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AUTHOR ARCHIVE

Space Channel Special Preview

Some of the best Space Channel content, featured in a half hour tour of the network! Entertainment, news, music and undisclosed locations.

An exclusive look at 21st century Space Tourism, how to prepare an authentic Martian Feast and Jazz great, David Becker explains why the Universe needs a soundtrack.

Above Area 51

In a daring maneuver, Private Pilot Gabriel Zeifman charts a course over one of the most top secret military installations, in the world.

NASA’s First Iranian-American Astronaut

Jasmin “Jaws” Moghbeli, fellow Space Camp Alum, and now, NASA’s first Iranian-American Astronaut. The 36 year-old immigrant said she hoped her example might inspire others from similar backgrounds.

SETI is Expanding!

NASA is expanding their search for extraterrestrial life with an a wave of upcoming SETI initiatives in the most sensitive, comprehensive and intensive searches for advanced life ever attempted.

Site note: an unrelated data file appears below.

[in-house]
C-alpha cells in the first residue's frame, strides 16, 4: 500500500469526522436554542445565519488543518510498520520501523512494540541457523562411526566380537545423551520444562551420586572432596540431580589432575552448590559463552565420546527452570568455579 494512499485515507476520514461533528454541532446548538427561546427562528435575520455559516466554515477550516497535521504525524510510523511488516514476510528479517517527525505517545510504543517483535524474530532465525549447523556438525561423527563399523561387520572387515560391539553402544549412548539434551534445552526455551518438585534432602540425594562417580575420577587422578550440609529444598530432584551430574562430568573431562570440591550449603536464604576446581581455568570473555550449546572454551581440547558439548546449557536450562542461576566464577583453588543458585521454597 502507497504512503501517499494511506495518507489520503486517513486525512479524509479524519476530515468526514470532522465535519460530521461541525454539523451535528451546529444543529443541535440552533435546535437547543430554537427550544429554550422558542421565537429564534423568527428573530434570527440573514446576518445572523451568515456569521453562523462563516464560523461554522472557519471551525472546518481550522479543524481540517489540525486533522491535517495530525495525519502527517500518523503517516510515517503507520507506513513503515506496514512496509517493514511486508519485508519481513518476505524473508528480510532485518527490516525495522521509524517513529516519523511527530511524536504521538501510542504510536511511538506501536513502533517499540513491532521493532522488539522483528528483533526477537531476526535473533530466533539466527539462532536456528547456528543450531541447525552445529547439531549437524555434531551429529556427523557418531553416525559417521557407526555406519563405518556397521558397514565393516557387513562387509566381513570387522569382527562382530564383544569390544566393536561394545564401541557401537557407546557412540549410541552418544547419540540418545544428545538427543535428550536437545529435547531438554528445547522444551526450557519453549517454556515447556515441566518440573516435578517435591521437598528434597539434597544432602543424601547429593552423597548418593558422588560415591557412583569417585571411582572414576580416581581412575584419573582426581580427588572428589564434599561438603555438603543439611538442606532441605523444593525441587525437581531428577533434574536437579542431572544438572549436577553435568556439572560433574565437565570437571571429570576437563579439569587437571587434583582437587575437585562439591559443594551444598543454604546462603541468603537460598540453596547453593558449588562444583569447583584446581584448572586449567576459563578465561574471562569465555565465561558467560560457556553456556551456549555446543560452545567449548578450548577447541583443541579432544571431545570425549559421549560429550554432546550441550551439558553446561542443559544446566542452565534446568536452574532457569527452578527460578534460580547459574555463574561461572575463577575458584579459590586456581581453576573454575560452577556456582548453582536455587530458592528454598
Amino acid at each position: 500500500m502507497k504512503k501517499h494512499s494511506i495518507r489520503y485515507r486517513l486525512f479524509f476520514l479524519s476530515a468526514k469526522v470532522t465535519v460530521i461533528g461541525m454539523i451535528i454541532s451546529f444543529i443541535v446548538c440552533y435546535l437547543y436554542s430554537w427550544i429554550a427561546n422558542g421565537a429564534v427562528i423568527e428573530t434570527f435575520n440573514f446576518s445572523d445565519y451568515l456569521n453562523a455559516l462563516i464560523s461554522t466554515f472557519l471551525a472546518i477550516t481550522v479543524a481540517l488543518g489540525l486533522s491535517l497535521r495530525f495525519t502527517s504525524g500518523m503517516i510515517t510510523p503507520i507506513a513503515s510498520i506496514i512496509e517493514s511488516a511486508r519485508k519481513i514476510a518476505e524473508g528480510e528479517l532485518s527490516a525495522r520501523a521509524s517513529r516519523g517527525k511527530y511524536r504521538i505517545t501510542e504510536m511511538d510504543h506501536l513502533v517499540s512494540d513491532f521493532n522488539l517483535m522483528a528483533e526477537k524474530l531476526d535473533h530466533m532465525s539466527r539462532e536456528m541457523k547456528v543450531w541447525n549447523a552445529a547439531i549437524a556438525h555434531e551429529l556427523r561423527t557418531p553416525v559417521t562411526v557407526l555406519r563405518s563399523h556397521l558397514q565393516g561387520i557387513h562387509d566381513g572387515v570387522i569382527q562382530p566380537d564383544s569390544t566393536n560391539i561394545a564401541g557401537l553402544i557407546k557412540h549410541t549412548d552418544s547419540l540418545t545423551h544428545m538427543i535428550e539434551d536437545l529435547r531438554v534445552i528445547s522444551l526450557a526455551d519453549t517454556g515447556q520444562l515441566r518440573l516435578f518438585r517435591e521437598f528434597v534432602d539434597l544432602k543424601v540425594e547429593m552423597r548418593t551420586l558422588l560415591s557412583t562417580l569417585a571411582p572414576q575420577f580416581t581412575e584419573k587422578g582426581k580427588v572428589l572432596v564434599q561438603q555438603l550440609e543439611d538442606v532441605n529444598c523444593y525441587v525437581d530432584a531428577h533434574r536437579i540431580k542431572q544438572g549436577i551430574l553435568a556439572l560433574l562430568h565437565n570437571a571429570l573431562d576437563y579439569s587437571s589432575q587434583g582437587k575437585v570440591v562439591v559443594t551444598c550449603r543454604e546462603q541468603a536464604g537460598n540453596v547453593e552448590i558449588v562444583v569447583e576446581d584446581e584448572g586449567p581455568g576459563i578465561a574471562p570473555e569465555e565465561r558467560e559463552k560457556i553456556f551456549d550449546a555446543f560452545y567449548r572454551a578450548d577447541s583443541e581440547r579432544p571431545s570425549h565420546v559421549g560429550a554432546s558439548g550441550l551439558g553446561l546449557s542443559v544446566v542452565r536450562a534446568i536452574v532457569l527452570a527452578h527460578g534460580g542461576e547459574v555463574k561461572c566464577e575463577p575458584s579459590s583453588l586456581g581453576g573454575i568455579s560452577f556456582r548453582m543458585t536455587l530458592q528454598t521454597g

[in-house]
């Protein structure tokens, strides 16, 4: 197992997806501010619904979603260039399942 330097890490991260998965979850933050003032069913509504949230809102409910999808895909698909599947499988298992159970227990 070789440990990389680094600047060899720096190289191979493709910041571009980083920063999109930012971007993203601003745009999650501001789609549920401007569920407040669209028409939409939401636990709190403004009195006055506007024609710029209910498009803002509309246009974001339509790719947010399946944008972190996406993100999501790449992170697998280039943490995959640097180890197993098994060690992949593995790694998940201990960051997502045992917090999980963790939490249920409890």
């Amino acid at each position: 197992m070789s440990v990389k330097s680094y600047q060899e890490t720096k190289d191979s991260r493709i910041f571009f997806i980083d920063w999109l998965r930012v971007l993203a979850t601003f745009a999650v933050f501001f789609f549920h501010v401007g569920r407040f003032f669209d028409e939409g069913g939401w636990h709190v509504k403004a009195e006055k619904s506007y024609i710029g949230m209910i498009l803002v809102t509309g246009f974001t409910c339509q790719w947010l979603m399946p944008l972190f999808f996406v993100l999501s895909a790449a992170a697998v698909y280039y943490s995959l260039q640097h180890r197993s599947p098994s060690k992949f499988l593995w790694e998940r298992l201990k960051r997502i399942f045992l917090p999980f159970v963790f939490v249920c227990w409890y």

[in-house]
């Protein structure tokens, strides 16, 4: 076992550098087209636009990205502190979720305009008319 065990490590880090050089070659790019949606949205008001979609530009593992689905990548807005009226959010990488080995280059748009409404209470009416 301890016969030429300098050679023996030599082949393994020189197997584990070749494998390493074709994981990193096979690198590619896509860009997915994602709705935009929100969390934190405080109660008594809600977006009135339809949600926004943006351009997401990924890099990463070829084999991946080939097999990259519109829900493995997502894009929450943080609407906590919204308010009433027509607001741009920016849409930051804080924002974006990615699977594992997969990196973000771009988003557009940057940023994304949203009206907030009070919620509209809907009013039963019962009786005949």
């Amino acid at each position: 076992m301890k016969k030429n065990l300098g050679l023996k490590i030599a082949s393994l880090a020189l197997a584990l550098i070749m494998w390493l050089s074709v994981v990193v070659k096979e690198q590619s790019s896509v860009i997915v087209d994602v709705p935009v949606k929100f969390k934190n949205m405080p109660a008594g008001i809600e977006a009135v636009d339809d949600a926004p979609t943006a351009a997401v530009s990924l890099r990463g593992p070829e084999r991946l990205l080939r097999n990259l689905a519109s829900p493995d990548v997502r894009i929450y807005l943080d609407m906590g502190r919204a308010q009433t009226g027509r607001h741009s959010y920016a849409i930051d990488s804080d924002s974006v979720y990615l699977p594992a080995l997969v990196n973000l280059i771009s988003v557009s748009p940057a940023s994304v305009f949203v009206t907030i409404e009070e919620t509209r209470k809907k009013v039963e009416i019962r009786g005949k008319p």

SETI has partnered with the Breakthrough Listen project, funded by billionaire Yuri Milner to scan thousands of stars for brief dips in light that happen when planets transit their host, allowing us to obtain detailed information through ‘light curves,’ expanding the number of target planets that could be host life.

In a related effort, SETI and the VLA (Very Large Array) are teaming up to sweep the entire sky for signs of extraterrestrial life for the first time, using 28 giant radio telescopes in an unprecedented hunt for intelligent civilizations.

Among the most promising systems is Trappist-1, with three Earth sized planets orbiting a cool dim star with atmospheres temperate enough for liquid water to be present on the surface.

The James Webb Telescope will also join the effort and tell us whether these planets have atmospheres like the Earth or Venus, in our first real chance to search for gases given off by life on another planet. We’re basically going to get to study Earth’s cousins, (said Meadows.)

“We’re looking forward to working together as we try to answer one of the most profound questions about our place in the Universe: Are we alone?”

As the latest technology advances bring scientists closer to answering this question, there’s still a few things to work out if we do contact ET.

Stephen Hawking was openly against the the idea, suggesting the outcome for humans would not necessarily be good.

Andrew Siemion, director of the Berkeley SETI centre disagrees, stating – “Personally I think we absolutely should and I think without a doubt, we would. Part of being human is wanting to reach out into the unknown and make connections.”